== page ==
Thanks, Captain Obvious. I think the GP already stated "while driving the posted speed limit or less". I've hydroplaned at speeds of 15 mph in extremely heavy flow on I-35 near Dallas. Do you think either I or the GP continued to drive at that speed?

    For normal traffic, there's no need to travel at 80 mph. In fact, it reduces gas mileage usually to go significantly above 55 or so, because air resistance increases much more rapidly and you have to fight that at high speeds.

    Cite your sources for this often repeated tripe. My own MPG continues to rise until it peaks when my speed exceeds 110 mph. Most any car that I've owned (and none of them were your big honking pointless SUVs or any other sort of passenger truck) continued to increase in performance up to at least 80 mph. Even in the case of a Toyota Prius, the efficiency won't peak until approximately 75 mph. This statistic that you quote is a relic of the 1970's oil embargo years and the types of cars typically driven at that time. I somehow doubt it even applies to diesel big rigs these days either.

    As for why speed limits are what they are, I'm sure there are SOME places in the U.S. where they are politically motivated... corruption is everywhere.

    Probably a non-trivial number. Remember, there are many places where the police will harass and/or arrest a private citizen who visibly warns drivers that they are approaching a speed trap. If safety was the real motivation, then the police would not harass people like this. But instead it's about the money.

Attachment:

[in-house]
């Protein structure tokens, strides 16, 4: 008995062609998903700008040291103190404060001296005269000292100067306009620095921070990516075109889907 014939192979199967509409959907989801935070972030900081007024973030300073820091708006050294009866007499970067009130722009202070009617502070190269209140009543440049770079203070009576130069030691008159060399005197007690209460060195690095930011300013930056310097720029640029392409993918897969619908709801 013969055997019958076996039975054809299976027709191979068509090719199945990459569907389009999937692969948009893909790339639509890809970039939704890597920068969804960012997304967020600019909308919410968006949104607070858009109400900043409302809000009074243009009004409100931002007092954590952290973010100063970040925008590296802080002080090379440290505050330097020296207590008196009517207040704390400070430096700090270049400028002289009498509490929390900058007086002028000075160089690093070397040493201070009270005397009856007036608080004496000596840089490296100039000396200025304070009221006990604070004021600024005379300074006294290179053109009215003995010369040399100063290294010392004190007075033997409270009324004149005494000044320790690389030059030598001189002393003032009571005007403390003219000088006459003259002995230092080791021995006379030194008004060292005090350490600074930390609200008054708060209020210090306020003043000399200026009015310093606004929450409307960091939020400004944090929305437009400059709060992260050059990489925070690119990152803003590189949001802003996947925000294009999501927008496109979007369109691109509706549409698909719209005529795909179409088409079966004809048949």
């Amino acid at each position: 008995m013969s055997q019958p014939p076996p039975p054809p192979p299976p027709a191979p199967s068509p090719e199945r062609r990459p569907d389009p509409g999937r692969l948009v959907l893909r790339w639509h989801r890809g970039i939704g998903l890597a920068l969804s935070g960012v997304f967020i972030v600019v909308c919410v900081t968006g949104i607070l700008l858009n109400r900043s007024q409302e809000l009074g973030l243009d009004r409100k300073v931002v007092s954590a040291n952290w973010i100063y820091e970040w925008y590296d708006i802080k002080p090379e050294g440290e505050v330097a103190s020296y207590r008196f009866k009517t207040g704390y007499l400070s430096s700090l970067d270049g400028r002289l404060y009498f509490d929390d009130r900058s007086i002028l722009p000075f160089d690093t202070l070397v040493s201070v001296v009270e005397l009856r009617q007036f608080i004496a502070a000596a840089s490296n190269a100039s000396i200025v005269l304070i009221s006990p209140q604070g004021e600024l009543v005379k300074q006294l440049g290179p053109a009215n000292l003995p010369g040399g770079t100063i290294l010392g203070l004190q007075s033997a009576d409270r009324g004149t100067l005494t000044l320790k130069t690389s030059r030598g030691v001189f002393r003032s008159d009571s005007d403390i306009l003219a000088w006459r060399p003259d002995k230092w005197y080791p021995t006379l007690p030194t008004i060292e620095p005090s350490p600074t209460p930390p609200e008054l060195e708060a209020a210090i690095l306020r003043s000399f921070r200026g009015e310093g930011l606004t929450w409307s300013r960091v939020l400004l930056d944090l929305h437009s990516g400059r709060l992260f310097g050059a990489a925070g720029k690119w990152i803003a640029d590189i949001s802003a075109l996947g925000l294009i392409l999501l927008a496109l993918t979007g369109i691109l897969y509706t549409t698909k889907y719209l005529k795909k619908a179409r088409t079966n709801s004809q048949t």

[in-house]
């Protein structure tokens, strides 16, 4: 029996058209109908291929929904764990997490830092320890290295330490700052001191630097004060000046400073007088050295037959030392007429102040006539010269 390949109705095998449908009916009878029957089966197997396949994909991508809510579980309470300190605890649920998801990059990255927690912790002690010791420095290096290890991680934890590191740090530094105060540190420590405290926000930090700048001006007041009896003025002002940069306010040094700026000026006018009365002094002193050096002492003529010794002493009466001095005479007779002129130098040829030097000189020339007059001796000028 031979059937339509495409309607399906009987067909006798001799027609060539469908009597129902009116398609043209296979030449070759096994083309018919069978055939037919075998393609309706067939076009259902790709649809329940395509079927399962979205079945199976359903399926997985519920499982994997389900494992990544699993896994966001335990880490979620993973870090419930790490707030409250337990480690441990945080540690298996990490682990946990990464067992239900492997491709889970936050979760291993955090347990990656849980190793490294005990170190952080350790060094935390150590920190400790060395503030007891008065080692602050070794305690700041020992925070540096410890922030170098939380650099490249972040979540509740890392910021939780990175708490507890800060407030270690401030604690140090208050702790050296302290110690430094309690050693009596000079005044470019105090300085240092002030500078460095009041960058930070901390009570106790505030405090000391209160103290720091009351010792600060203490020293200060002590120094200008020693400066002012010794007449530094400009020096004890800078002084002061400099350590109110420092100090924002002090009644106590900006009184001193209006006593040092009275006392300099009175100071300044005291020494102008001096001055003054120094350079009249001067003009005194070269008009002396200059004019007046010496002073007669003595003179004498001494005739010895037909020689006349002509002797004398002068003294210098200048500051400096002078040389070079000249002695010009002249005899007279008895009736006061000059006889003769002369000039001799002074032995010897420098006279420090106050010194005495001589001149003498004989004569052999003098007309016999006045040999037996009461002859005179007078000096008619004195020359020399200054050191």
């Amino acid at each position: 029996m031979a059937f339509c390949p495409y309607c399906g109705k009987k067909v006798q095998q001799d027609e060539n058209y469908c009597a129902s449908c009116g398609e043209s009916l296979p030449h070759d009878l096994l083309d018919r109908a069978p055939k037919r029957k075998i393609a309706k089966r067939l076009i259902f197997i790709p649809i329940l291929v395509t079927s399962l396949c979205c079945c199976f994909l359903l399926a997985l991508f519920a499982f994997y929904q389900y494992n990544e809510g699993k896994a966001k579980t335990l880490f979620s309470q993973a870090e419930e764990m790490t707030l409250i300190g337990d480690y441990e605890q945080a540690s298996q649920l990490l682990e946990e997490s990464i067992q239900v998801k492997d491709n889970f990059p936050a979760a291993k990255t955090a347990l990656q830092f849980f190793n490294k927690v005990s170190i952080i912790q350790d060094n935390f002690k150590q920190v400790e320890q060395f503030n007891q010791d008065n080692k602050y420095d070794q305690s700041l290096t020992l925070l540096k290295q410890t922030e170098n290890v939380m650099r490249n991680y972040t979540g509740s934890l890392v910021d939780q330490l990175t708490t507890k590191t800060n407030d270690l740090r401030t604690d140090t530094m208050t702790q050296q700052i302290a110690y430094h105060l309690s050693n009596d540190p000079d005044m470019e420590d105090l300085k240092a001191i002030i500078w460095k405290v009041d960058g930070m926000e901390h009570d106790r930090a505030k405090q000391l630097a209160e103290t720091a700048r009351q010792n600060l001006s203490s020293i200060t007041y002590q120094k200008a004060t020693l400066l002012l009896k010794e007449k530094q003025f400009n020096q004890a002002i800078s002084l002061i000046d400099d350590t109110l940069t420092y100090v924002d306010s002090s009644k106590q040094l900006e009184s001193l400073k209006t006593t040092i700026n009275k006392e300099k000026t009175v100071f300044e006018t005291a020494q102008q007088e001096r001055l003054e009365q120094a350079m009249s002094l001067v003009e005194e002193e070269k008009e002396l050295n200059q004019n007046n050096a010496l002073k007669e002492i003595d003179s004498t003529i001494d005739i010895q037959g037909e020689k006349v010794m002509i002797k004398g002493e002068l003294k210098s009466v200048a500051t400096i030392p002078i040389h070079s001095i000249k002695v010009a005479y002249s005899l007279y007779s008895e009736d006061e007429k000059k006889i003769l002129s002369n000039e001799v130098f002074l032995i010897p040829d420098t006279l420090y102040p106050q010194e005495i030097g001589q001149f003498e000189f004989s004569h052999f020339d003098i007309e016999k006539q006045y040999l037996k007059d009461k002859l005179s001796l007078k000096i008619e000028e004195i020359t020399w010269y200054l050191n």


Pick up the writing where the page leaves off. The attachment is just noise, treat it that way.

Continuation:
The human body has physiological reactions to traveling. On an open highway, with little to look at, the sound, vibrations, and general motions of the vehicle tends to lull people into relaxation and sleep at speeds around 55 mph. At speeds approaching 80 mph, everything about the vehicle tends to key the occupants into full alertness. Except for known unsafe areas, the interstates would be much SAFER with higher speed limits.

    What the heck are you talking about? Citation needed. Maybe in cars from 25 years ago or in your giant truck.

    To the best of my knowledge, the increase in speed limit in TX over the years did not see a significant increase in accidents or fatalities. There are plenty of roads with posted limits as high as 80 and I think even SH 130 toll has 85 even.

    In most modern cars, putting the cruise control on at high speeds will result in people relaxing... it doesn't matter whether you're going 55 or 65 or 80.

    Citation please.

    In any case, even if there were some minor benefit in terms of alertness at 80 mph, it would largely be trumped by the vast increases of kinetic energy that happen as you go faster at high speeds -- which means a subsequent significantly greater time and effort to stop safely... or greater energy thrown into collision s